Global CEOs Realistic About Growth in the Face of Unprecedented Headwinds

55 percent predict cautious revenue growth of less than 2 percent over next 3 years: 4th annual KPMG International survey

Repositioning their business to meet the needs of Millennials is a priority for 38 percent.
Geopolitics hits the boardroom, with territorialism named as top threat to growth.
Half say becoming a victim of a cyber attack is inevitable.

Despite being relatively bullish on the economy at large as well as their overall outlook for their country, optimism from global CEOs is tempered by a healthy dose of realism, with half (55 percent) predicting cautious topline revenue growth for their own business. Half of CEOs (52 percent) say they will need to hit growth targets before hiring new skills. According to the KPMG Global CEO Outlook, they are driving growth against a backdrop of significant demographic shifts, geopolitical volatility and the seemingly inevitable future cyber attack. CEOs are stepping up to the cyber challenge, in particular, with 59 percent saying they feel a personal responsibility for protecting customer data.

“CEOs are harnessing the headwinds of change to steer their organizations to growth,” said Bill Thomas, Chairman, KPMG International. “CEOs I’m talking with recognize that geopolitical uncertainty, disruption and cyber threats are their new normal. The best are looking for the opportunities this creates, changing their systems, and in some cases their entire business. It’s clear that driving growth in 2018 and beyond will require CEOs to combine resourcefulness and realism in equal measure.”

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Stepping up to the challenge of an uncertain world
CEOs play an essential role in pivoting their organizations to the consumers of tomorrow in order to seize every opportunity to grow, with four in ten (38 percent) responding that their business requires repositioning to meet the needs of Millennials. There’s also a growing sense of inevitability of a cyber breach with nearly half (49 percent) of CEOs saying that becoming the victim of an attack is a case of ‘when’ and not ‘if’. Given the current geopolitical environment, it’s perhaps not surprising that a ‘return to territorialism’ was named the number one threat to growth this year.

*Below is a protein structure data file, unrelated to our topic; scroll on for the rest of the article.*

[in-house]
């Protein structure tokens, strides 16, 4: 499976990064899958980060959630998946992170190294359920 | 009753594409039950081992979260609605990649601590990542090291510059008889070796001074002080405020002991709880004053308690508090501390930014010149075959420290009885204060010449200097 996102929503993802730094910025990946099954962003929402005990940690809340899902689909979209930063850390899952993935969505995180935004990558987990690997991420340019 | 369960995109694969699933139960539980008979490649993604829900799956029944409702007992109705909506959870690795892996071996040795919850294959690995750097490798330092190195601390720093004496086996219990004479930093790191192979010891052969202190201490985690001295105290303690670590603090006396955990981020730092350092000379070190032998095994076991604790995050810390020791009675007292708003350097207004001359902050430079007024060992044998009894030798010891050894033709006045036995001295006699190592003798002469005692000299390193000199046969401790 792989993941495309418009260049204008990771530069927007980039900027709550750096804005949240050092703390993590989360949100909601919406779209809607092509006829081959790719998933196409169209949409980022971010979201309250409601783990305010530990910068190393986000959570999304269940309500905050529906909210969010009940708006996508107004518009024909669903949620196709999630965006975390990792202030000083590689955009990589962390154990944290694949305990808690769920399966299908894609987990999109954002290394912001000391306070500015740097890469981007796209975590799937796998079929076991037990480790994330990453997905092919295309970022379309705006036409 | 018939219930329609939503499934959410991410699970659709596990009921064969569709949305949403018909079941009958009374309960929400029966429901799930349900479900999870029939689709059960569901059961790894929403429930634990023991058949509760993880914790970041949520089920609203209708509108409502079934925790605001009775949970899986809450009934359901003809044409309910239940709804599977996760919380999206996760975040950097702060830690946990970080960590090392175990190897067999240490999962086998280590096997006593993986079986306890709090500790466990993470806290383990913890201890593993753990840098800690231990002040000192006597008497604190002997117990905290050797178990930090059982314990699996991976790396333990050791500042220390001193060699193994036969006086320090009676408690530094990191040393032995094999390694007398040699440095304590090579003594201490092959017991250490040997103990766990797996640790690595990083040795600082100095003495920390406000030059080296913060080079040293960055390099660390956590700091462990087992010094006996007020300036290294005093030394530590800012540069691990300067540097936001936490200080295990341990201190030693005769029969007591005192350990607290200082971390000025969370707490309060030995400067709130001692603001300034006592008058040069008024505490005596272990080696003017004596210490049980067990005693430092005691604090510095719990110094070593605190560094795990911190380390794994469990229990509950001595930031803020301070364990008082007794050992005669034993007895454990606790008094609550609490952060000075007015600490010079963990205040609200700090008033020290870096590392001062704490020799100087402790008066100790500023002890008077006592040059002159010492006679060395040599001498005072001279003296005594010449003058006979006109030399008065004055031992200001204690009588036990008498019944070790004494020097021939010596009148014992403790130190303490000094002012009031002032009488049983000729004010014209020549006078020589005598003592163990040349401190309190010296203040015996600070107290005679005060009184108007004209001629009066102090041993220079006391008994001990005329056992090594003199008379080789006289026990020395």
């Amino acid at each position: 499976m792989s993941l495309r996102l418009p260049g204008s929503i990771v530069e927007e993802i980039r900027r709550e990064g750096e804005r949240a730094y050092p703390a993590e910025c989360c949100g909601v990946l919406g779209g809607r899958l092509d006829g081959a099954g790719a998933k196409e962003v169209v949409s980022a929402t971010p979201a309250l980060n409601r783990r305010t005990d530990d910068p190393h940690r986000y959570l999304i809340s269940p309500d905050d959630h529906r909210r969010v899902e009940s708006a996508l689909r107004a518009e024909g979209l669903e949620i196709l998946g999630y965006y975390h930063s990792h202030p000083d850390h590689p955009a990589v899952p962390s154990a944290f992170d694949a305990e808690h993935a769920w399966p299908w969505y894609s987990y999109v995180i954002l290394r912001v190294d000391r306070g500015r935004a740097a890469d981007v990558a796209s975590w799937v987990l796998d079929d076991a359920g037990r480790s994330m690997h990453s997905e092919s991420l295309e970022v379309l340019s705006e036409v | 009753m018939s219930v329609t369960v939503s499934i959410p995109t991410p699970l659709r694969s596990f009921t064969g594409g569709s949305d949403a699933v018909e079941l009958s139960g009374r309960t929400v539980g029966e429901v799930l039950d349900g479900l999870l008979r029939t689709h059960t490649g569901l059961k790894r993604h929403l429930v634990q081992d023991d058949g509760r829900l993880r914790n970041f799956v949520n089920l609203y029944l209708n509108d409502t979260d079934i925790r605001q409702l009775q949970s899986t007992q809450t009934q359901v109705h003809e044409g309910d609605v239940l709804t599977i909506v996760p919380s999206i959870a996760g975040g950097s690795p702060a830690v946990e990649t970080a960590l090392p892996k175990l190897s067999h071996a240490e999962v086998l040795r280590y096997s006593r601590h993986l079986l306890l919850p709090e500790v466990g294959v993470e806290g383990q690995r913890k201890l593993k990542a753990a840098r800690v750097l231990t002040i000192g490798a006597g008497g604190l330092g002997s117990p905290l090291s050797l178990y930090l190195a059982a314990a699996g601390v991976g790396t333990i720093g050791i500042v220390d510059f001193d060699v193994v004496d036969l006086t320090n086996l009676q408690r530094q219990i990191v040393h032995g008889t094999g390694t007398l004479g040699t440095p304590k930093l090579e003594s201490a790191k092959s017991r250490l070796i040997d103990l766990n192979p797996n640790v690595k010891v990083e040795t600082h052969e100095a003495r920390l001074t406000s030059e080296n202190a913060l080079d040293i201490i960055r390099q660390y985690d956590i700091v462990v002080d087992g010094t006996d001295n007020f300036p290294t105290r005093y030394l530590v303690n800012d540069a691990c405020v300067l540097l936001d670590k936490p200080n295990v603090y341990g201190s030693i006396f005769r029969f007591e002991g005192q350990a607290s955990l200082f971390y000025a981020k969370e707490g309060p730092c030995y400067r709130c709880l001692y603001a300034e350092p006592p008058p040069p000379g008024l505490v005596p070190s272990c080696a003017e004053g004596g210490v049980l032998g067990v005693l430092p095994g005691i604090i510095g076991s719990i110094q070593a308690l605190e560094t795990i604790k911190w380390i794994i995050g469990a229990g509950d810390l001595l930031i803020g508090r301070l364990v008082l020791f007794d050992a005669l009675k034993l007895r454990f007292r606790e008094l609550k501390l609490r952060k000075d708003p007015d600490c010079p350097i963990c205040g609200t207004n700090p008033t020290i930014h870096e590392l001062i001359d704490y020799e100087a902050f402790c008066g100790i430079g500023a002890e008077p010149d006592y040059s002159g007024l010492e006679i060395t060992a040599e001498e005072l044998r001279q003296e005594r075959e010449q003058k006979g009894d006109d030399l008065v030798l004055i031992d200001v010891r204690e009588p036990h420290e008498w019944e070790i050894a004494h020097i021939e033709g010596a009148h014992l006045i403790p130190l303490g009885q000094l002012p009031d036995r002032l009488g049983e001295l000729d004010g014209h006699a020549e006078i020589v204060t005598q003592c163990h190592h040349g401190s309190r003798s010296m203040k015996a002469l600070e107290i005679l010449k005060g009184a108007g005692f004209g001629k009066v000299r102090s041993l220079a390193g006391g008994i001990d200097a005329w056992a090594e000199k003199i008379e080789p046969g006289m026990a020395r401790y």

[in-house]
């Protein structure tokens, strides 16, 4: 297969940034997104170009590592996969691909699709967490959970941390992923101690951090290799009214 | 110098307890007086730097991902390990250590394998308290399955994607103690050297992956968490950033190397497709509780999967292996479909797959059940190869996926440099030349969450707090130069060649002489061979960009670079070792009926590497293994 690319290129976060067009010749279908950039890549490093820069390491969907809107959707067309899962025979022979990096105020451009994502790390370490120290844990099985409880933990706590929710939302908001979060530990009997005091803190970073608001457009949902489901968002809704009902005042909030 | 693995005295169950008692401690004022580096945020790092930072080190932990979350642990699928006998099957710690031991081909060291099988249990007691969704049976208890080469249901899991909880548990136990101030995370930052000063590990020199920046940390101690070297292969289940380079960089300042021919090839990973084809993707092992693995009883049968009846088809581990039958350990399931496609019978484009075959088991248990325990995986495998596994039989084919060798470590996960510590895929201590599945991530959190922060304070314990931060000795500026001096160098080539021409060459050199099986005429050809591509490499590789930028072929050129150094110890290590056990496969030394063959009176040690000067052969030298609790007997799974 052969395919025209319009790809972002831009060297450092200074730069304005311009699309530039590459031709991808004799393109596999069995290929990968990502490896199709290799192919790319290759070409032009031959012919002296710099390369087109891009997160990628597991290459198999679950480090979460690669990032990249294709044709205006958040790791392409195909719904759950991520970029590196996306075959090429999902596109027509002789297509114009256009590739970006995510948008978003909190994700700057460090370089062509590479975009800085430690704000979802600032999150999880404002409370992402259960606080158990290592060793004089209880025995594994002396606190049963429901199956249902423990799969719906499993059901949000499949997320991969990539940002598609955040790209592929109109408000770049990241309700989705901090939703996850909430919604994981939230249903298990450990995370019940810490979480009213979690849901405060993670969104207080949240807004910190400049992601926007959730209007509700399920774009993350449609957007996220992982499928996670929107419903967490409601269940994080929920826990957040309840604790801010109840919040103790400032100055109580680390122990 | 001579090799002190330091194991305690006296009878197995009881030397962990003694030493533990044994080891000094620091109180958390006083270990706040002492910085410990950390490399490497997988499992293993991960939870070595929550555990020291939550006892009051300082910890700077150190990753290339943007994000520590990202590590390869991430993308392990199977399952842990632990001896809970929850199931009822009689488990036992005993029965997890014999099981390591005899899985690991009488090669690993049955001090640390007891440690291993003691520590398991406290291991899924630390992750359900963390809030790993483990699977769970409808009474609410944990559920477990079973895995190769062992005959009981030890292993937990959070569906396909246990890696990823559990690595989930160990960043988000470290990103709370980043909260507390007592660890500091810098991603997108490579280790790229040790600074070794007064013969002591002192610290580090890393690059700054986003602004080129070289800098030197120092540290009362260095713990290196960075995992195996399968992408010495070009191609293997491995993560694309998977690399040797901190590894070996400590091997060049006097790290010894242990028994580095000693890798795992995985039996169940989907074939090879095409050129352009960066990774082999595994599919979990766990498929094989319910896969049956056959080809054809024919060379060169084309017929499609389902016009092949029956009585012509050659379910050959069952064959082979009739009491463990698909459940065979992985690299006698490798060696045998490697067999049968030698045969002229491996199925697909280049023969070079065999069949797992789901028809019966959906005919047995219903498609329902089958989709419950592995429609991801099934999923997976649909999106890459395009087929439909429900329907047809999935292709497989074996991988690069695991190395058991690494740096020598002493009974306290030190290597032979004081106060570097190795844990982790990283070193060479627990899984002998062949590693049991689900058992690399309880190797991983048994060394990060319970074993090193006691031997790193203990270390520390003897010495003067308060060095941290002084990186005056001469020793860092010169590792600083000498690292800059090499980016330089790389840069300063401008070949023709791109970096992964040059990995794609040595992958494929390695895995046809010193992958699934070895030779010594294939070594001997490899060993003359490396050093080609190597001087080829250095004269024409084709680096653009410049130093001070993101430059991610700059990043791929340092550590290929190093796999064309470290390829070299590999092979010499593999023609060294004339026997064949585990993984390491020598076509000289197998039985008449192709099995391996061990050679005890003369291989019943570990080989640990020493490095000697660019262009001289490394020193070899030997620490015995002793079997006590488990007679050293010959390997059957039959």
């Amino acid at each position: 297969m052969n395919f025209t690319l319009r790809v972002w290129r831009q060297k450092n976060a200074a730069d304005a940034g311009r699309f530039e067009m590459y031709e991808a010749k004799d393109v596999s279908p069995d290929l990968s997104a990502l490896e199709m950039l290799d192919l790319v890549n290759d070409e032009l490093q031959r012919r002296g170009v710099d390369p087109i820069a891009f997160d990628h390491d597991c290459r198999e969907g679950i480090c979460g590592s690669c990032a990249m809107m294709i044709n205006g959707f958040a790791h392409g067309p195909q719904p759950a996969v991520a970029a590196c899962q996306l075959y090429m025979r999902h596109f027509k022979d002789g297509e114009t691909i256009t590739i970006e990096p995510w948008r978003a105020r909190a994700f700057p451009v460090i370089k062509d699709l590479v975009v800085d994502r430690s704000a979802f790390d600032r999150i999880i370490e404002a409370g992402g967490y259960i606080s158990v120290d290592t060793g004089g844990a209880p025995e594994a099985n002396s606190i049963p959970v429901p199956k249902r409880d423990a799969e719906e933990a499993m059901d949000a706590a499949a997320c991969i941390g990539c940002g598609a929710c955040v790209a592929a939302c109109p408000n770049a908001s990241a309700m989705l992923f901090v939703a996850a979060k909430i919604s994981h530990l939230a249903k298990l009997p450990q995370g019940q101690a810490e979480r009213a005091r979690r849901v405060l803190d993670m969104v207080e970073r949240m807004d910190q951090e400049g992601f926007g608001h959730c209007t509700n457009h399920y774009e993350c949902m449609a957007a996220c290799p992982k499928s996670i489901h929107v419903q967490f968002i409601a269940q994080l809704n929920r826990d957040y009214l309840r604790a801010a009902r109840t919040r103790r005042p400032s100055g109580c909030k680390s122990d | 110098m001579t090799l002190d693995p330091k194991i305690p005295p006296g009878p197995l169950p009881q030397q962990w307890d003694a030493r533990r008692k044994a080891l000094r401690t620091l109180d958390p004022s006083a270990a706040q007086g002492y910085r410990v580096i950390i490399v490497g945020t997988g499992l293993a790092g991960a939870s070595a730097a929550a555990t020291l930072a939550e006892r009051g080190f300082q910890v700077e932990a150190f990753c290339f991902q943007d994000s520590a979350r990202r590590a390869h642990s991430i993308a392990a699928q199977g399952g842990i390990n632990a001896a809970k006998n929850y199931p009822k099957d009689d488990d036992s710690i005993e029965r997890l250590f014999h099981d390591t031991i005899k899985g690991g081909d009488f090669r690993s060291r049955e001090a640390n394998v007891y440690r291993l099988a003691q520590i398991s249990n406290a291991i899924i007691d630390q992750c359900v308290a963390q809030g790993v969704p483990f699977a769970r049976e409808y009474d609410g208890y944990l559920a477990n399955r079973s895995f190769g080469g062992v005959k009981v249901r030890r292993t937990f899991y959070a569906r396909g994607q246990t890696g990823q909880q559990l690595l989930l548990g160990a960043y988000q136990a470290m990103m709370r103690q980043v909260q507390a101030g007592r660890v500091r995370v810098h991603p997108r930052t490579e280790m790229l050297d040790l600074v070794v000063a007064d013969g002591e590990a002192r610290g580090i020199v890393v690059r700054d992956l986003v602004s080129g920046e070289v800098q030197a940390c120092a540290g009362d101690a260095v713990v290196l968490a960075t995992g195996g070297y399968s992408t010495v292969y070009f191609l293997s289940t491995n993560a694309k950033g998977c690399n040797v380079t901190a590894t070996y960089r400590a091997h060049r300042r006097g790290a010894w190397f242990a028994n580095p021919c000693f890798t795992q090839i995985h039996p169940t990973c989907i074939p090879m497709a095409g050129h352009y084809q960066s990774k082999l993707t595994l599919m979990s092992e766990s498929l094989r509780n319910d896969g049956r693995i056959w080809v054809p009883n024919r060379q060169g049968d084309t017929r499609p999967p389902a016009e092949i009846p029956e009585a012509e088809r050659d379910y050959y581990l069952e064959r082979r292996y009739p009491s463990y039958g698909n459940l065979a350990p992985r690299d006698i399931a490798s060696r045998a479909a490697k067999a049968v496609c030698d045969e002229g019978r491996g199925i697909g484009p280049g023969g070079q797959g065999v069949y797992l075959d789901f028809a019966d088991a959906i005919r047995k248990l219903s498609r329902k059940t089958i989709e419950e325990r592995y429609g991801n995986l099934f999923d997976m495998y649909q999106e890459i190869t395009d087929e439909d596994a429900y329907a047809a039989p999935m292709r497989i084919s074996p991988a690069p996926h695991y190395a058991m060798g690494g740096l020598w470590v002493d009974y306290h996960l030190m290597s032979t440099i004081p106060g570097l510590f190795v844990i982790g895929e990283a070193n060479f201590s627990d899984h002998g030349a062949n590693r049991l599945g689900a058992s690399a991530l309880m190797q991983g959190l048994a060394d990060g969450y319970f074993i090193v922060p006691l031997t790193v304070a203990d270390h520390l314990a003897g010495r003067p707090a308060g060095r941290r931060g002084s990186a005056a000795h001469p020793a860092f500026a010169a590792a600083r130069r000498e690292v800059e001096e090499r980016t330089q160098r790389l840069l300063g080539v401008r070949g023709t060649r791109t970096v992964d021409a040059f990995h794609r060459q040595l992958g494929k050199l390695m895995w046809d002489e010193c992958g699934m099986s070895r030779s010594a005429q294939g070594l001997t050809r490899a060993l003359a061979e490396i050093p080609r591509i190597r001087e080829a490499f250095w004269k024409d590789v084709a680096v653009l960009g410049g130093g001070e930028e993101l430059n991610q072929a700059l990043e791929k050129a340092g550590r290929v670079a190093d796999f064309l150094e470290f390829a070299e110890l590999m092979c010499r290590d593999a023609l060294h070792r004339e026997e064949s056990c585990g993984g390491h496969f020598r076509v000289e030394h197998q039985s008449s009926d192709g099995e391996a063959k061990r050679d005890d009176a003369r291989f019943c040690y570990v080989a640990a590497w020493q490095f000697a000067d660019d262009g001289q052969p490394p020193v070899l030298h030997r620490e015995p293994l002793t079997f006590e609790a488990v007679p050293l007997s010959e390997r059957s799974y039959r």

Driving realistic growth
CEOs are optimistic about the macroeconomic environment; they are confident about global and industry growth prospects (67 and 78 percent, respectively). They’re also feeling confident in their individual country growth (74 percent are confident, although this is down 3 percentage points from 2017). But there’s a more complex story emerging regarding company growth prospects:

90 percent are confident in their company’s growth prospects (up 7 percentage points from 2017).
However, only 37 percent plan to increase headcount by more than 6 percent over the next 3 years (down 10 percentage points).
And 55 percent predict cautious revenue growth of less than 2 percent over the next 3 years.
Making digital a personal crusade
CEOs are embracing the digital agenda like never before and taking personal ownership of data and trust.

71 percent are personally ready to lead a radical organization transformation.
59 percent see protecting customer data as a critical personal responsibility.
Counter to popular opinion, 62 percent expect AI to create more jobs than it destroys.
Putting instinct over facts
With customer demands changing continually, and the technology landscape in a constant state of flux, agility and intuition are critical.

59 percent believe agility is the new currency of business; indicating if they’re too slow they will be bankrupt.
More than half (51 percent) are less confident in the accuracy of predictive analytics compared to historic data, and have the highest trust for social media sources over all others.
67 percent admitted they have relied on their own intuition over data-driven insights to make strategic decisions in the past 3 years.
“Data is hugely important, but ultimately CEOs have to make big calls and it’s clear that experience and intuition still have a role to play,” said Thomas.

Rising cyber threats
The ever-present risk of a cyber security threat is rising on the radar, up from fifth to second place overall this year in terms of risks hampering future growth. Only half (51 percent) of respondents indicated they are well-prepared for a cyber attack, even though over half (55 percent) say that a strong cyber strategy is critical to engender trust with key stakeholders.

Developing markets a focus for growth
Seventy percent say their biggest priority for geographical expansion is emerging markets, with Central/South America noted as the most important region.

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